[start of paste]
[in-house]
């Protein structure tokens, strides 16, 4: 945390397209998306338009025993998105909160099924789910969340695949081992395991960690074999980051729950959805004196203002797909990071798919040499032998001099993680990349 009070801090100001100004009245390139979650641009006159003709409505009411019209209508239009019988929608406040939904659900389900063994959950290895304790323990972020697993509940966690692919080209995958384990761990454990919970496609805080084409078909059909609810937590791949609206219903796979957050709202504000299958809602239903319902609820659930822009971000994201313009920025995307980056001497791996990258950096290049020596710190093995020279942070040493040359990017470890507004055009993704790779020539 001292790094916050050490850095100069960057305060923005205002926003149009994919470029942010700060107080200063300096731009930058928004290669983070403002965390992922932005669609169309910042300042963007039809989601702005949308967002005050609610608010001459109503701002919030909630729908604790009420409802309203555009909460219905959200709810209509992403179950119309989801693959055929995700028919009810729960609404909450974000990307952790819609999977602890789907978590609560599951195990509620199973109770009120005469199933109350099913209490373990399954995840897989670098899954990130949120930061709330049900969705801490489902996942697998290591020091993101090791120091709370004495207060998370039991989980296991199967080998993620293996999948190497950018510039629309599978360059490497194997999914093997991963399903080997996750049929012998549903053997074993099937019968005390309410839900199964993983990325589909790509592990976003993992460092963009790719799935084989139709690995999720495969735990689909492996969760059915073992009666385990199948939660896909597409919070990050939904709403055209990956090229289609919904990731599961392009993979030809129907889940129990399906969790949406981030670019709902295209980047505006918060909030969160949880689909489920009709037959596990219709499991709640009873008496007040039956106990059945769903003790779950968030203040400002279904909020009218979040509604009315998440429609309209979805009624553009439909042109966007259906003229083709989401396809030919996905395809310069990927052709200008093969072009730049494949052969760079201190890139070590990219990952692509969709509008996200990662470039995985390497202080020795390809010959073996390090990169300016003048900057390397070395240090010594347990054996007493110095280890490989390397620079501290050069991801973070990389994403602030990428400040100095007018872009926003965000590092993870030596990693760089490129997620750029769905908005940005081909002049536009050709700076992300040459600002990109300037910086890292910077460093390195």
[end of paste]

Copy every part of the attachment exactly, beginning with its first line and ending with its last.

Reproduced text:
[in-house]
């Protein structure tokens, strides 16, 4: 945390397209998306338009025993998105909160099924789910969340695949081992395991960690074999980051729950959805004196203002797909990071798919040499032998001099993680990349 009070801090100001100004009245390139979650641009006159003709409505009411019209209508239009019988929608406040939904659900389900063994959950290895304790323990972020697993509940966690692919080209995958384990761990454990919970496609805080084409078909059909609810937590791949609206219903796979957050709202504000299958809602239903319902609820659930822009971000994201313009920025995307980056001497791996990258950096290049020596710190093995020279942070040493040359990017470890507004055009993704790779020539 001292790094916050050490850095100069960057305060923005205002926003149009994919470029942010700060107080200063300096731009930058928004290669983070403002965390992922932005669609169309910042300042963007039809989601702005949308967002005050609610608010001459109503701002919030909630729908604790009420409802309203555009909460219905959200709810209509992403179950119309989801693959055929995700028919009810729960609404909450974000990307952790819609999977602890789907978590609560599951195990509620199973109770009120005469199933109350099913209490373990399954995840897989670098899954990130949120930061709330049900969705801490489902996942697998290591020091993101090791120091709370004495207060998370039991989980296991199967080998993620293996999948190497950018510039629309599978360059490497194997999914093997991963399903080997996750049929012998549903053997074993099937019968005390309410839900199964993983990325589909790509592990976003993992460092963009790719799935084989139709690995999720495969735990689909492996969760059915073992009666385990199948939660896909597409919070990050939904709403055209990956090229289609919904990731599961392009993979030809129907889940129990399906969790949406981030670019709902295209980047505006918060909030969160949880689909489920009709037959596990219709499991709640009873008496007040039956106990059945769903003790779950968030203040400002279904909020009218979040509604009315998440429609309209979805009624553009439909042109966007259906003229083709989401396809030919996905395809310069990927052709200008093969072009730049494949052969760079201190890139070590990219990952692509969709509008996200990662470039995985390497202080020795390809010959073996390090990169300016003048900057390397070395240090010594347990054996007493110095280890490989390397620079501290050069991801973070990389994403602030990428400040100095007018872009926003965000590092993870030596990693760089490129997620750029769905908005940005081909002049536009050709700076992300040459600002990109300037910086890292910077460093390195």